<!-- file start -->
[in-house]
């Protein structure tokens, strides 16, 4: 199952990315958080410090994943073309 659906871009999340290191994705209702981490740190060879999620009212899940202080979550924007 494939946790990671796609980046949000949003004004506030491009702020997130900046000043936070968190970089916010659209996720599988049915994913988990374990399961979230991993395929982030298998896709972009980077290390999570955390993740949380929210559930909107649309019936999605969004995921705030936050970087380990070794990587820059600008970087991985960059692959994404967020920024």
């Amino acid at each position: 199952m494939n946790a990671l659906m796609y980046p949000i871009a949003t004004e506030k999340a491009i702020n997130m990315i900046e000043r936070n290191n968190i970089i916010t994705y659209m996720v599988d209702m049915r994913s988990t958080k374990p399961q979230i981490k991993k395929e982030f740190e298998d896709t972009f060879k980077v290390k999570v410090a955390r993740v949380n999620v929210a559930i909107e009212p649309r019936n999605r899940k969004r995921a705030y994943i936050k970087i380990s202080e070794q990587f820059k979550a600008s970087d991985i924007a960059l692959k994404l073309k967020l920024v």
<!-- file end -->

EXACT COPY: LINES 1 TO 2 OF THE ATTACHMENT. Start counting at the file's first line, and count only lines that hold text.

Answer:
[in-house]
């Protein structure tokens, strides 16, 4: 199952990315958080410090994943073309 659906871009999340290191994705209702981490740190060879999620009212899940202080979550924007 494939946790990671796609980046949000949003004004506030491009702020997130900046000043936070968190970089916010659209996720599988049915994913988990374990399961979230991993395929982030298998896709972009980077290390999570955390993740949380929210559930909107649309019936999605969004995921705030936050970087380990070794990587820059600008970087991985960059692959994404967020920024």